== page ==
- The Washington Times - Wednesday, April 28, 2010

BAGHDAD | After a year in the U.S. where he underwent five surgeries to treat severe burns, the Iraqi boy seemed uncertain as he waited for his bags Tuesday at the Baghdad airport.

Anxiety flashed across Mohammed’s 13-year-old face as National Guard Maj. David Howell, the man who had brought him from Iraq to Michigan to treat his childhood injuries, told him he was leaving to catch the next flight out.

“I feel a little bit nervous because I haven’t seen my family for a while,” Mohammed said in a quiet voice amid the clamor of the baggage claims area.

The boy, whose middle and last names are not being publicized for his protection, wore a Detroit Tigers baseball cap and a T-shirt reading “Property of Michigan State” — the university where the surgery was performed.

“He’s had a great time in the U.S. It’s a bit like leaving Disneyland,” said Maj. Howell. “I think right now he’s a little bit sad, because we spent the last year together.”

As Mohammed started making his way toward the airport exit, his mother swooped out of the waiting area and enfolded him in a crushing, tearful embrace. His trepidation evaporated and the two briefly sat for the television cameras before she ushered him away to head home to a celebration with the extended family.

Caught in a house fire when he was 2 years old in the city of Ramadi, once an insurgent hotbed west of Baghdad, Mohammed was severely scarred. Then three years ago, his father was gunned down by insurgents for working as translator for U.S. troops.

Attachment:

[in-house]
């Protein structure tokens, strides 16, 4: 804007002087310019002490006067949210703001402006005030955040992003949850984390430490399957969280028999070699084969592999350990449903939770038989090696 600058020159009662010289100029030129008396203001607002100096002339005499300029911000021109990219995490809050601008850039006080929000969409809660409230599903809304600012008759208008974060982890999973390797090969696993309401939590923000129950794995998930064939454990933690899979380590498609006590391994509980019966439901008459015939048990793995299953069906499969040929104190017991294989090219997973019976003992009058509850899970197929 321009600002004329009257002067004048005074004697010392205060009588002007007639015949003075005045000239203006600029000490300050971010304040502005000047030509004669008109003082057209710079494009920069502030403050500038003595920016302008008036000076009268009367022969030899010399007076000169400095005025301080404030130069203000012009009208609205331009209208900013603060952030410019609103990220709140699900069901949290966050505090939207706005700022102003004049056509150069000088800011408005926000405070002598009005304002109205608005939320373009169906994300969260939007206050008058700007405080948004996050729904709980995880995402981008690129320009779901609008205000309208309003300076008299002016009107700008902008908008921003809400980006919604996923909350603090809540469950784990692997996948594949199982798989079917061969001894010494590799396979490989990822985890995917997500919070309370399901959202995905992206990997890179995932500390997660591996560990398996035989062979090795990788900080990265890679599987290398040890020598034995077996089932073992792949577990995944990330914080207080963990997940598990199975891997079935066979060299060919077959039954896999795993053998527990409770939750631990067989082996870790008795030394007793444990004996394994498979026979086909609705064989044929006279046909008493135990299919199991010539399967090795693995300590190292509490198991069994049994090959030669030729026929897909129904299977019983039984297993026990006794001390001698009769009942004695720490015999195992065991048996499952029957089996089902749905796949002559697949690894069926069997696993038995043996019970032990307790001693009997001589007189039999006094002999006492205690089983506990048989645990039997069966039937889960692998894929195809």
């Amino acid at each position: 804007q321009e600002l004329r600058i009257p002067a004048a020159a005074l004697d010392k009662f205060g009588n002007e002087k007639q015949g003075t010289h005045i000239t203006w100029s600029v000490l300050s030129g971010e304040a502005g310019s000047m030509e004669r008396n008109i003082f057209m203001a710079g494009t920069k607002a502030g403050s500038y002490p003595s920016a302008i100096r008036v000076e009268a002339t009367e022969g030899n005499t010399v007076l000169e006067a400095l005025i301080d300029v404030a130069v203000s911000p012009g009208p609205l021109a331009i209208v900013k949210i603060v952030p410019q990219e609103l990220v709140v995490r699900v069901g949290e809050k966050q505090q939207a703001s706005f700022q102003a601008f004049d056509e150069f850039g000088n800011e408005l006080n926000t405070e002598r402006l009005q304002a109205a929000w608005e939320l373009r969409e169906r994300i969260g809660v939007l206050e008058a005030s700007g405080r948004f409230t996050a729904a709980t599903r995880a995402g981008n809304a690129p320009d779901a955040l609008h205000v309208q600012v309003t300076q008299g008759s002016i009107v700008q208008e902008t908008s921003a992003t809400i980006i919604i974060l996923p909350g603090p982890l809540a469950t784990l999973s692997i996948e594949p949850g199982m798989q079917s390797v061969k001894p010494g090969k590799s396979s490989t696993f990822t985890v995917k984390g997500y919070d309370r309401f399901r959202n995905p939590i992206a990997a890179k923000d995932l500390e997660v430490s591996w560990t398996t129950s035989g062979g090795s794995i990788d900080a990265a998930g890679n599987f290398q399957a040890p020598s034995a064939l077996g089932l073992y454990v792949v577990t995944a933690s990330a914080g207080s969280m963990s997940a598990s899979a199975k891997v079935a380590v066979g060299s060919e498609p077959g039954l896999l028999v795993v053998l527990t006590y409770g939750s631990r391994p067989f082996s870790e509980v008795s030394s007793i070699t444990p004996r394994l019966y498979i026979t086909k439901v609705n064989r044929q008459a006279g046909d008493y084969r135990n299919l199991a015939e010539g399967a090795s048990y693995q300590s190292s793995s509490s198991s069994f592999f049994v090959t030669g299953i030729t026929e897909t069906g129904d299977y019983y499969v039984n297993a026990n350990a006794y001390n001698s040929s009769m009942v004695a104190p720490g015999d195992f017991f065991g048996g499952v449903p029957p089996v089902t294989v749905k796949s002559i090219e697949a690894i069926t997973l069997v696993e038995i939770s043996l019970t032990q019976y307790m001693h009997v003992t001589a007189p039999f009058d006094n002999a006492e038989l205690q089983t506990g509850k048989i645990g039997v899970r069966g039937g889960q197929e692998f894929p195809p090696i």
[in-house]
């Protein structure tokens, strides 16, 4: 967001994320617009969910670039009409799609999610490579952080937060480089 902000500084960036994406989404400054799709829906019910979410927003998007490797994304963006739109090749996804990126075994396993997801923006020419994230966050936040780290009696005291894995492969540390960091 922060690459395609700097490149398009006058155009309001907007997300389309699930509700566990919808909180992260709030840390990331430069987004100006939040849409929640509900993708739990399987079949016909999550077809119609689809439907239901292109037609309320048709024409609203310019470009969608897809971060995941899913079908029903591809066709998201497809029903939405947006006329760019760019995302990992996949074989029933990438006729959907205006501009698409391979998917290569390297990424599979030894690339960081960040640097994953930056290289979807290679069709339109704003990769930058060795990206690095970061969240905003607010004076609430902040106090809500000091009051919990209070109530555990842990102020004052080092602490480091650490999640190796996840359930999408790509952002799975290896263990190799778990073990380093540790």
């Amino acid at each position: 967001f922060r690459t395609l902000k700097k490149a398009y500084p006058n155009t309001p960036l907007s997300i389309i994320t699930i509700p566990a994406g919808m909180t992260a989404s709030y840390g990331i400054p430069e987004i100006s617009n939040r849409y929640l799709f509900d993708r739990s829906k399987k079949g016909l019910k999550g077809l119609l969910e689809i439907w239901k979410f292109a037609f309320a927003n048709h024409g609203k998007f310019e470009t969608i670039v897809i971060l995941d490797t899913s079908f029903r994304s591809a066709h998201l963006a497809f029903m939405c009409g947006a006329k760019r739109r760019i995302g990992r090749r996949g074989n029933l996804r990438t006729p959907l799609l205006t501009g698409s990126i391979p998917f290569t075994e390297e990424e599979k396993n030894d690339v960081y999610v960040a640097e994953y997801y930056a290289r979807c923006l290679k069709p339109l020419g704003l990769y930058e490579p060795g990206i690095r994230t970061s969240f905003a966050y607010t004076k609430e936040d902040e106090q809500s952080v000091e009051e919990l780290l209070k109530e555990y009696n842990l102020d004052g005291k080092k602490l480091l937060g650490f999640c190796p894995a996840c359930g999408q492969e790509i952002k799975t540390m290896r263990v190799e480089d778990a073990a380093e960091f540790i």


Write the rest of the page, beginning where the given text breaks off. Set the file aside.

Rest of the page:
When his uncle went to the morgue to claim the body, he too was killed by militants, who warned Mohammed’s mother that they would kill her and her children if she ever contacted the U.S. military.

Instead, Mohammed went on his own to an army checkpoint outside Ramadi in November 2008 and asked Maj. Howell, a Michigan Army National Guard physician assistant, to save him and take him to America.

It took Maj. Howell six months to get permission, but he managed to get Mohammed to Michigan, find him a Muslim host family and set up a foundation to pay for his operations.

Black, glossy hair now grows where only scar tissue was before, and Mohammed’s left hand and wrist — deformed in the fire — now can field baseballs. He gained 26 pounds and grew 3.5 inches during his time in America — and he now speaks English with an American accent.

Maj. Howell said they are hoping to find a way to someday get Mohammed back to the U.S. for college, preferably at Michigan State.

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